Journal: Chemometrics and Intelligent Laboratory Systems, vol. 78, p. 81–95–15, 2005
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Open Access: none
In many industrial processes with mixtures, the end-product quality depends both on the proportions of the mixture components and on the levels of the process variables. The experimental region is often just a sub-region of the entire mixture simplex, and standard mixture designs are usually not applicable. In addition, large-scale experiments are often not run in random order due to practical and economical considerations. This leads to a split-plot structure of the data, and affects both the experimental design and the statistical modelling.
D-optimal designs are widely used for these kinds of restricted mixture process experiments. We have compared the performance of Doptimal designs to a less known design strategy; projection designs. Projection designs are generated from standard orthogonal designs, e.g. fractional factorials, and the mixture variables are projected onto the subspace defined by the mixture restrictions. Main focus of the comparisons is precision of coefficient estimates and predictive ability of the fitted models.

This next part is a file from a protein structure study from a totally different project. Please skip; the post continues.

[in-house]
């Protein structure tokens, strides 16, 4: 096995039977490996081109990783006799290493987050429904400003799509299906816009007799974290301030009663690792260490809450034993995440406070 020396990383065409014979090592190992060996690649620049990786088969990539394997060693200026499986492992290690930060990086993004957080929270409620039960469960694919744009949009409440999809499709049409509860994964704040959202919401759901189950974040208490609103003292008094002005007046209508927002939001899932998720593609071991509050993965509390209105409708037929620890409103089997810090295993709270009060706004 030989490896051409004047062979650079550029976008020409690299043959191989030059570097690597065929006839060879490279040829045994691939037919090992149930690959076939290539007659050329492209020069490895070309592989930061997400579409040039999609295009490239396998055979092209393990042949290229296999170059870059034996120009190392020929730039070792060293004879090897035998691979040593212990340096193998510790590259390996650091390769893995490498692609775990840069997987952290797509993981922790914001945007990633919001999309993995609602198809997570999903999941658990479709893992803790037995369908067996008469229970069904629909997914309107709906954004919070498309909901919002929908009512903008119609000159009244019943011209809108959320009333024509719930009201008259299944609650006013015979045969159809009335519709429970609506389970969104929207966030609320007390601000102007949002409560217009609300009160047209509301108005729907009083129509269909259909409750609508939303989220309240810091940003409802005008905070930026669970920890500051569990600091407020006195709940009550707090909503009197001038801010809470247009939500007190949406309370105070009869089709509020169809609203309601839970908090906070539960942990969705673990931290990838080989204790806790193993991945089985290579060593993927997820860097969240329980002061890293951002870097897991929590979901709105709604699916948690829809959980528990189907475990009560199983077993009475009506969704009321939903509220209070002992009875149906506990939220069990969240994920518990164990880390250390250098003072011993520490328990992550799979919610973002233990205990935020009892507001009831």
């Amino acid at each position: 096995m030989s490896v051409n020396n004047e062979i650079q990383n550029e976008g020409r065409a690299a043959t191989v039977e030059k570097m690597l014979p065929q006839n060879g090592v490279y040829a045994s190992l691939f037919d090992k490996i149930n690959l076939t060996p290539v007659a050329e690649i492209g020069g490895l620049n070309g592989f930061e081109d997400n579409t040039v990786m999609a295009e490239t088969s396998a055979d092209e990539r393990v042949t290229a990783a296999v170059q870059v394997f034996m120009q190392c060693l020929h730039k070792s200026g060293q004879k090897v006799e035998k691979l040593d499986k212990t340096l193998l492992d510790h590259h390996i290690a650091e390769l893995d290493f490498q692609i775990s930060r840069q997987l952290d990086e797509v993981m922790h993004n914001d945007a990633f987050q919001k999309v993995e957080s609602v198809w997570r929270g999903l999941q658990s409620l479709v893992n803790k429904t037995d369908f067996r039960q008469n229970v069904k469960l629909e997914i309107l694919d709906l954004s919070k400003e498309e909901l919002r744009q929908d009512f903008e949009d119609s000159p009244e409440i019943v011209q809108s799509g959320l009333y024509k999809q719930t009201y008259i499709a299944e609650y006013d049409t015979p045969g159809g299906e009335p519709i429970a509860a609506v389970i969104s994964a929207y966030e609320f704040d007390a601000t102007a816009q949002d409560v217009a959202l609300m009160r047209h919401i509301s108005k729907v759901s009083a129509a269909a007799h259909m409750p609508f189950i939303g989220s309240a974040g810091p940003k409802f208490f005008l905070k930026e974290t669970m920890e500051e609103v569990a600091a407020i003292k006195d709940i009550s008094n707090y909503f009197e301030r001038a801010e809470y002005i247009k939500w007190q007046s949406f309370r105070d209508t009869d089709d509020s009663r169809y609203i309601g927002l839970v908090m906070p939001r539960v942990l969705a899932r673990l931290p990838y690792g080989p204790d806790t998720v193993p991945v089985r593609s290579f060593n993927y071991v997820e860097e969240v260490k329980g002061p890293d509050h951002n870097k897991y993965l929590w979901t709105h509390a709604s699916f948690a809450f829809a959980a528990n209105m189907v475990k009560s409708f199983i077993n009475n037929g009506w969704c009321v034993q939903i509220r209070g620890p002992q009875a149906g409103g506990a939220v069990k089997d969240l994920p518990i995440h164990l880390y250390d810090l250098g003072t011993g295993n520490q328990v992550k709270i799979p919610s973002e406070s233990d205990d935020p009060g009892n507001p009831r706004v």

It was found that the different designs have different properties when it comes to precision of coefficient estimates. While D-optimal designs produce overall good precision for all coefficients, projection designs have the possibility to proritise between coefficients, i.e. assure that some coefficients are more precisely estimated than others. The predictive abilities of the fitted models were quite similar for all the designs. (c) 2005 Elsevier B.V. All rights reserved.